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Article Summary

Preventing Alcohol Availability

What Actions Can a Community Take?

Alcohol-related problems in the community can be prevented or reduced through local policies and programs to limit: the retail distribution of alcohol, the operation of alcohol outlets, and the management of events at which alcohol is sold.

Local public agencies and community groups are beginning to take action. They are realizing that they have both the right and the ability to minimize alcohol-related threats to the public health and safety of their residents. They are beginning to:

Write zoning ordinances specifically to manage bars, restaurants, convenience stores, and other places where alcohol is sold. These ordinances address such concerns as public decorum, litter, noise, traffic, loitering, harassment, underage access to alcohol, driving under the influence, alcohol-related crime and violence, and public intoxication.

Establish laws and policies that govern alcohol distribution methods, happy-hour policies, minimum legal purchase age, alcohol taxes, and licensing of alcohol outlets.
Enforce and modify laws and policies by working closely with the local police, the State Alcohol Beverage Control (ABC) board, the city council, and university administrators.
Work closely with the ABC's management efforts to limit the hours and days of sale for retail outlets.
Enact public ordinances and regulations for special events such as sporting events and for public locations such as city parks and other city-owned facilities.
Take part in local planning and zoning efforts to manage the distribution of retail alcohol outlets. This effort includes the use of conditional use permits, which require individual review of each application for an alcohol sales permit.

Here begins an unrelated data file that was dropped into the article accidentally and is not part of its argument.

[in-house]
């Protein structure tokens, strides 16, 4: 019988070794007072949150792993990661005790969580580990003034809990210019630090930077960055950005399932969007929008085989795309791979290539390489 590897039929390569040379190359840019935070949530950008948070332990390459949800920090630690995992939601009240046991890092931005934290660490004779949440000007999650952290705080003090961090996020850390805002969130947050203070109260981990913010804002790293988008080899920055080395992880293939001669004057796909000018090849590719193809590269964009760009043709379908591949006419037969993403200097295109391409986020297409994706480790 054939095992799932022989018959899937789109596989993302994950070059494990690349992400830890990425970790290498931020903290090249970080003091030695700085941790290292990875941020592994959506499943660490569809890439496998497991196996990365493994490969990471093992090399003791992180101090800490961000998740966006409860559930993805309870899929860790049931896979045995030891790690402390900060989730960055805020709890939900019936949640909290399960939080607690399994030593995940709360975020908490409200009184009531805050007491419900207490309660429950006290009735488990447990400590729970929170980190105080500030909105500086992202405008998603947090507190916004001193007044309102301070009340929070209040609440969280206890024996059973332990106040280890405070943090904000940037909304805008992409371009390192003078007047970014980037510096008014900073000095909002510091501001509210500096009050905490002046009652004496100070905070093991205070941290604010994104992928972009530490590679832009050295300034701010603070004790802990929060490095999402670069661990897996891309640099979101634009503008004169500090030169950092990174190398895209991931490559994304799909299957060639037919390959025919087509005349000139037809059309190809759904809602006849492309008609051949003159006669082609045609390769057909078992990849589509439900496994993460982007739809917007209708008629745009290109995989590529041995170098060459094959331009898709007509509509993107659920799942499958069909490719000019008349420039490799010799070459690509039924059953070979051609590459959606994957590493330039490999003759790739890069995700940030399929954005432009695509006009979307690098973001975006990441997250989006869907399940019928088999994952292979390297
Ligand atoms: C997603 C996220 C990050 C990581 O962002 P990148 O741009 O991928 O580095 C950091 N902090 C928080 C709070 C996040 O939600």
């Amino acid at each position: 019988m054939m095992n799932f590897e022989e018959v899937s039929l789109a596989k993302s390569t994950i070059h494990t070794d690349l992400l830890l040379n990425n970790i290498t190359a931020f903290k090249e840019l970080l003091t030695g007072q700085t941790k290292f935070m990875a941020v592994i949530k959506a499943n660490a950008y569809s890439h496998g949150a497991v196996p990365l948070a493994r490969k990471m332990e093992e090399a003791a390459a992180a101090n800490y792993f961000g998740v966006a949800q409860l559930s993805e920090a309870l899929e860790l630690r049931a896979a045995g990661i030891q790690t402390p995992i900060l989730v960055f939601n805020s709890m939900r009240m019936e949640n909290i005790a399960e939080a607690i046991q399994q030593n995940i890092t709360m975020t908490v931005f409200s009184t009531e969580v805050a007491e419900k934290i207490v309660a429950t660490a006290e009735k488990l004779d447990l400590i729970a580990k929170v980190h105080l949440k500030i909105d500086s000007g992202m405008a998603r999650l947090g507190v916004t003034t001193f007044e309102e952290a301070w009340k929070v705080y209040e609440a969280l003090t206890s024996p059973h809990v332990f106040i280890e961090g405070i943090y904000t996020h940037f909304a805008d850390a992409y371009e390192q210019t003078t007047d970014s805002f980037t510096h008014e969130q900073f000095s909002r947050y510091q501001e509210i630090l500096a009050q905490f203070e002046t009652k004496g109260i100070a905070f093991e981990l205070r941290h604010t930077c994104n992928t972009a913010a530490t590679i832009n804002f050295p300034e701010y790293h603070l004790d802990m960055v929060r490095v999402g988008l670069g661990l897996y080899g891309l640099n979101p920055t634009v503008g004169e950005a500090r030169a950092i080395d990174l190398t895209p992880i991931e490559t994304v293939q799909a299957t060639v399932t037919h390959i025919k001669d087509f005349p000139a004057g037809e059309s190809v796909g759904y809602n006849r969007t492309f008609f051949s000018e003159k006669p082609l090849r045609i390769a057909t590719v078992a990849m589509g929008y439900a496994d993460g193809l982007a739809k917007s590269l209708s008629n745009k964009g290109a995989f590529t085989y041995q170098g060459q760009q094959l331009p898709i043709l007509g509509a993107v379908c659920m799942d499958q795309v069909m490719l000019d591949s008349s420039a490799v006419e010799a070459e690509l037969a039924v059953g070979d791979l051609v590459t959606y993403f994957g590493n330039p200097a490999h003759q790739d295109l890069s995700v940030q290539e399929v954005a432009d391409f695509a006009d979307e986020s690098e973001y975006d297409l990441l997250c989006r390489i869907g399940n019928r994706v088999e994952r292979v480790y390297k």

Promote responsible beverage service by enacting and enforcing laws that require training for alcohol servers and establishment managers. Responsible beverage training-backed by effective enforcement-has been shown to reduce the risk of patron intoxication, intoxication-related problems, and alcohol sales to underage youth.

Are Some Approaches More Effective Than Others?

Yes! The Center for Substance Abuse Prevention found that six approaches show the most promise for success:

  1. Preventing underage youth from obtaining alcohol.
  2. Using taxes to raise the price of alcohol.
  3. Promoting and enforcing responsible beverage service.
  4. Changing the conditions of availability-for example, regulating outlet density, creating restrictions on alcohol sales, and developing regulations for alcohol at special events and locations.
  5. Changing the hours and days of alcohol sales.
  6. Using a community-based approach-involving concerned citizens and community groups in an effort to change local laws, regulations, and policies.

Where Can You Start?

Some alcohol outlets have problems in one or more of the following areas:

Serving practices-They endanger staff and patrons through such practices as selling to minors, selling with the intention to intoxicate, and selling to already intoxicated patrons.
Environment and facilities-They tolerate drug sales on-site, permit loitering, allow on-site consumption at outlets that are not licensed to do so, and violate restrictions on hours and days of sale.
Alcohol promotion and selling practices- They run promotions that encourage patrons to drink quickly and in large amounts, such as happy-hour drinking contests and two-for-the-price-of-one drinks, and they market fortified wine to known alcohol abusers.
Patron behavior management-They resist efforts to work with police and neighborhood groups to address complaints and reported problems about patron behavior.

Get Involved Today!

Join those who are developing a plan of action.

  • Attend planning meetings.
  • Speak up. Ask questions. Express your concerns. Share your experiences.
  • Sign up. Put your name on the line. Let program organizers know about your special interests and talents.
  • Help collect the facts that document local problems.
  • Share everything you learn with neighbors and friends.
  • Stay with the effort. Success takes time and determination.
  • Talk with your own family about the dangers of minors' using alcohol, drinking and driving, drinking to intoxication, and other alcohol-related risks to safety and well-being.

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